[11:10 PM] Me: Can’t wait for jury duty to start. Will be like vacation, maybe. Except I won’t be getting drunk in the afternoon.

[6:27 AM] Bob: Do they catter in for you…do you got to take notes or did you delegate

[10:06 AM] Me: What the hell is “catter in”?… You’re lucky I don’t delegate someone to text with you.

[10:20 PM] Bob: Catter…that’s a fell’r what cooks vittles for other folks what can’t cook for themselves…igit…fancy pants foreman jury fella.

Secondly, I was surprised that assistant district attorneys seem unaware that the jurors they were talking to were, more often than not, bored to distraction or plainly irritated. Both conditions affect deliberations and decisions, and could be easily mitigated by less mumbling and a more collegial demeanor. To the point, it was no coincidence that the more polished and charismatic lawyers consistently got favorable votes. The district attorney’s office should provide its attorneys with a seminar in public speaking or something, advise them to press their suits and shine their shoes, and most of all, to provide occasional off-the-record asides that give shape to seemingly unconnected, and never-ending, witnesses and exhibits.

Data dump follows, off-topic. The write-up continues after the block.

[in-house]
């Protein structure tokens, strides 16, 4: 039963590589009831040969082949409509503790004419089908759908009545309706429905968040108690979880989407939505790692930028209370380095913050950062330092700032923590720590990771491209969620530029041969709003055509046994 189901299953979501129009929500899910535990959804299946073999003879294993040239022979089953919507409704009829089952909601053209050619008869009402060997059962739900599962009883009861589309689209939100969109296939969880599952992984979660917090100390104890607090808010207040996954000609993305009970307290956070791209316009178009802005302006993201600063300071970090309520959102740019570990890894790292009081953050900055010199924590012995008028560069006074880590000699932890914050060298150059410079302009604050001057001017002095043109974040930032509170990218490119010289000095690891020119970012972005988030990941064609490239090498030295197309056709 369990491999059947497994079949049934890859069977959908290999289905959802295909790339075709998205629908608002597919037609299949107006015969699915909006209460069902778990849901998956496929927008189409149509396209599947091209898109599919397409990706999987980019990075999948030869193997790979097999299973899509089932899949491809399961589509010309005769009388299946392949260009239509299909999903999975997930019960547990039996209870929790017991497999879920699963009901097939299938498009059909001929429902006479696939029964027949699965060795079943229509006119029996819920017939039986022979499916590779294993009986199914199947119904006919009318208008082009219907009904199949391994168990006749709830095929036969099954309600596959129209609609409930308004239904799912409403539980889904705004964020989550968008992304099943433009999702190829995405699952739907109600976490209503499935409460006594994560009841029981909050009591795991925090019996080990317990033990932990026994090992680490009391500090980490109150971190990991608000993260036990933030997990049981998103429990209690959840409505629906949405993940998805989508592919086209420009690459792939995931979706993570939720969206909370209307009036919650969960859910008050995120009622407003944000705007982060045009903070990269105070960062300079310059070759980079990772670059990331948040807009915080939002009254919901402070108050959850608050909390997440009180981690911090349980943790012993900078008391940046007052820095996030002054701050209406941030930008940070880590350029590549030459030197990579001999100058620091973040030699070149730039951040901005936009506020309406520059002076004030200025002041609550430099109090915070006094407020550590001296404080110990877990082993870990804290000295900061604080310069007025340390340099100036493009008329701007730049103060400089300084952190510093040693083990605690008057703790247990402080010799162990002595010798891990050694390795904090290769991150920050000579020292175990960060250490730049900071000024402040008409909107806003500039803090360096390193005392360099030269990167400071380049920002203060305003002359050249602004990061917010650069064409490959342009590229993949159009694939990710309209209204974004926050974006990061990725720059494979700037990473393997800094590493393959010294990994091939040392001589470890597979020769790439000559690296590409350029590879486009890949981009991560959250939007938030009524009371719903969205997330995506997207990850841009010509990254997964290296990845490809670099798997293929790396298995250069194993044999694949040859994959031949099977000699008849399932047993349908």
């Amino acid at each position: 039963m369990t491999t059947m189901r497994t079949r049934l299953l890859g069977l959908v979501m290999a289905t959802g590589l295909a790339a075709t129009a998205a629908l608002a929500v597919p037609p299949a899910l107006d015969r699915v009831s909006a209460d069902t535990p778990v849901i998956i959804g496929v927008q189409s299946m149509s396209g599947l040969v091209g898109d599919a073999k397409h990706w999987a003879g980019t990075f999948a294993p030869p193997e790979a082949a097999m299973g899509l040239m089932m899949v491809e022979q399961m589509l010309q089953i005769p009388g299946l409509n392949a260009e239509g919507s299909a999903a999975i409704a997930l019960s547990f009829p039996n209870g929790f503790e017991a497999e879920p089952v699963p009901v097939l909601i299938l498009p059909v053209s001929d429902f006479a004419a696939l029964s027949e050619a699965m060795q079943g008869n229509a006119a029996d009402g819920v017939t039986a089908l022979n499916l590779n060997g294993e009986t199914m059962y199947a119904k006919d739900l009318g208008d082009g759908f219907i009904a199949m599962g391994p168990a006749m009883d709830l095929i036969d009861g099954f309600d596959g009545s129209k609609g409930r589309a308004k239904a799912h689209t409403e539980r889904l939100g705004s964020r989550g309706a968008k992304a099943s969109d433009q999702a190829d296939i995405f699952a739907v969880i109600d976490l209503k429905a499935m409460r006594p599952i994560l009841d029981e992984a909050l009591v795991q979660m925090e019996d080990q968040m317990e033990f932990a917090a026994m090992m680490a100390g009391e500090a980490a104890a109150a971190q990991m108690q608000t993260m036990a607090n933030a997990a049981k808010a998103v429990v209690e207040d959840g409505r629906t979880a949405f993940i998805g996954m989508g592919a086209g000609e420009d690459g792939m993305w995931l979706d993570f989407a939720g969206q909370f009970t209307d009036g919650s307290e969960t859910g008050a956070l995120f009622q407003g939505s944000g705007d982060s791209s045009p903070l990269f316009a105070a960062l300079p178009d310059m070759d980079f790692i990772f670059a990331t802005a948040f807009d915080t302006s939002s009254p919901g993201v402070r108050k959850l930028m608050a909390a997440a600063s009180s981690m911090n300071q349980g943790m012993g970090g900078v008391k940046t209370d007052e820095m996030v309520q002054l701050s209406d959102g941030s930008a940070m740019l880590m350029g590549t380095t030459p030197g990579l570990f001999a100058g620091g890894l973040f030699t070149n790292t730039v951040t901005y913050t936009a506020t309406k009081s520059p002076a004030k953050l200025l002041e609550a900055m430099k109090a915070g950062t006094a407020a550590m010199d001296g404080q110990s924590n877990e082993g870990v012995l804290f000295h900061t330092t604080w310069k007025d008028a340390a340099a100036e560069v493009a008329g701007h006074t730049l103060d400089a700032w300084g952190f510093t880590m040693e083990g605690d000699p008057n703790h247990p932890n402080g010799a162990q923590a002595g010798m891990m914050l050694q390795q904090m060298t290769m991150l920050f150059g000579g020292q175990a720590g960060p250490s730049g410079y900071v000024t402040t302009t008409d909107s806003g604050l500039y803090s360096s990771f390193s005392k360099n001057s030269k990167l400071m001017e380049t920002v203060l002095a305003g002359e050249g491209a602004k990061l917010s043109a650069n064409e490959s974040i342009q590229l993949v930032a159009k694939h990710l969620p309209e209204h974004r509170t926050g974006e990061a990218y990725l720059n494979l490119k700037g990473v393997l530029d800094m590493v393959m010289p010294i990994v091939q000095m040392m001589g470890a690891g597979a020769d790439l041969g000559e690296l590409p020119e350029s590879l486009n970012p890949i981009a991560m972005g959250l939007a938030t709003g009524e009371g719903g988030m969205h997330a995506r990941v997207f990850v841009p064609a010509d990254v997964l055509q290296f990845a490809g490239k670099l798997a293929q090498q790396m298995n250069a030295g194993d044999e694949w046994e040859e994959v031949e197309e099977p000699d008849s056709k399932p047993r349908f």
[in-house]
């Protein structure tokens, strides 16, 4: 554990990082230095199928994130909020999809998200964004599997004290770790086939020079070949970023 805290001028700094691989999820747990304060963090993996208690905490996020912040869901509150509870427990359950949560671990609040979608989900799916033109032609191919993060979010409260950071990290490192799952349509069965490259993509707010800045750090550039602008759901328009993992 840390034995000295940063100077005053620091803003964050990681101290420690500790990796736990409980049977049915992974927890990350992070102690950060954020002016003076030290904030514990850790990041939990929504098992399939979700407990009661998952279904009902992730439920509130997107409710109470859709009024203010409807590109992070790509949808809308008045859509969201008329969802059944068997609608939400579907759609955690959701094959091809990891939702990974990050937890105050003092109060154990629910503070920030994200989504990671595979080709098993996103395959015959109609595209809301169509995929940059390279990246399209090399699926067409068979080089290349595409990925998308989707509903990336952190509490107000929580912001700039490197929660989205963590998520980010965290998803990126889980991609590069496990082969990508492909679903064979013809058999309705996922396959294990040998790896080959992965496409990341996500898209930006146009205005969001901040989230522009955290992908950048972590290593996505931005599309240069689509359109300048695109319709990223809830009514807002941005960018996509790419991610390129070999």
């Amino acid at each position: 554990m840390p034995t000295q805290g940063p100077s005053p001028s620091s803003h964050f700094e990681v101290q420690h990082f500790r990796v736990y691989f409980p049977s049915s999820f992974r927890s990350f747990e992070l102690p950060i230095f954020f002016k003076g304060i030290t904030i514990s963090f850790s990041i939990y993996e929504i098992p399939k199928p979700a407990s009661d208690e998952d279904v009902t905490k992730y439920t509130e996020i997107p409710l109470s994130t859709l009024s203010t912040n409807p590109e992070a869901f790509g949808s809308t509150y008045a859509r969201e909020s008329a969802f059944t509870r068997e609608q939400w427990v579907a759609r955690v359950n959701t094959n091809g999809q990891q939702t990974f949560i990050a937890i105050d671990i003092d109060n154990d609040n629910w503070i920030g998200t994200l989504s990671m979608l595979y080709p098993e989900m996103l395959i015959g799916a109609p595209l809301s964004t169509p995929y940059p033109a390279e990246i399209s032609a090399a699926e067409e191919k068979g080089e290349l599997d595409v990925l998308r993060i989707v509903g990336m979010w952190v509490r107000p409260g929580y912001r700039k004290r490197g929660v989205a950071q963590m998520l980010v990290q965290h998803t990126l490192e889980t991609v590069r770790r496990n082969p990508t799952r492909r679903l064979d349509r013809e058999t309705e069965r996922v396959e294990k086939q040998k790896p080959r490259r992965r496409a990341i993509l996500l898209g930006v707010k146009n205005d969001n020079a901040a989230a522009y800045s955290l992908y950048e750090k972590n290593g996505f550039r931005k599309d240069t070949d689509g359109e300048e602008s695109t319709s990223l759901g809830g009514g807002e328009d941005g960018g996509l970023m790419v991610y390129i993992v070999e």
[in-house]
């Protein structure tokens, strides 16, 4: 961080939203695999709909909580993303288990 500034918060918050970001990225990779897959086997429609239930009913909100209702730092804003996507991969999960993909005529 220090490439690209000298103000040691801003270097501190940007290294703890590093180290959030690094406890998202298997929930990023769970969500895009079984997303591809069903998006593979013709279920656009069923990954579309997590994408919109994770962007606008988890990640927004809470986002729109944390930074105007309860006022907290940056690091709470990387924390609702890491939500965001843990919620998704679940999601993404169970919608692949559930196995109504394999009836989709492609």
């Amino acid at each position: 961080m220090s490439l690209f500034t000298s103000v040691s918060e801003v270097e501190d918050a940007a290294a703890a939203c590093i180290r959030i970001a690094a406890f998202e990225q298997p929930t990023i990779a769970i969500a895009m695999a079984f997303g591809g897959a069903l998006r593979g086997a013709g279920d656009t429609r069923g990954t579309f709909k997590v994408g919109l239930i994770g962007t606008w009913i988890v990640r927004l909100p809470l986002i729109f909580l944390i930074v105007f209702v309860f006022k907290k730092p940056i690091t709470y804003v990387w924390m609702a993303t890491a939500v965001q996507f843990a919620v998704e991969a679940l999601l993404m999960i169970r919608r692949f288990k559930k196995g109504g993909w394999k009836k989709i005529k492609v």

Finally, and excuse me for being several decades late on this, but who was it that inflicted the pantsuit on women?

[4:34 PM] Me: I have legally sufficient evidence, and reasonable cause to believe, that you are a fathead.

[5:27 PM] Bob: So you must of been awake for some of the instructions…so far so good…make me proud

The Game of Getting Out of the Way

Crowd dynamics: The wisdom of crowds | The Economist: Where the cognitive approach falls down is in the most packed environments. “At low densities, behaviour is cognitive and strategic,” says Mr Moussaid. “At high density, it’s about mass movement and physical pressures.” At a certain point crowds can shift from a controlled flow to a stop-and-go pattern, as people are forced to shorten their stride length and occasionally halt to avoid collisions. This kind of movement can develop into something much more frightening, known as crowd turbulence, when people can no longer keep a space between themselves and others. The physical forces that are imparted from one body to another when that happens are both chaotic and powerful: if someone falls over, others will be unable to avoid them.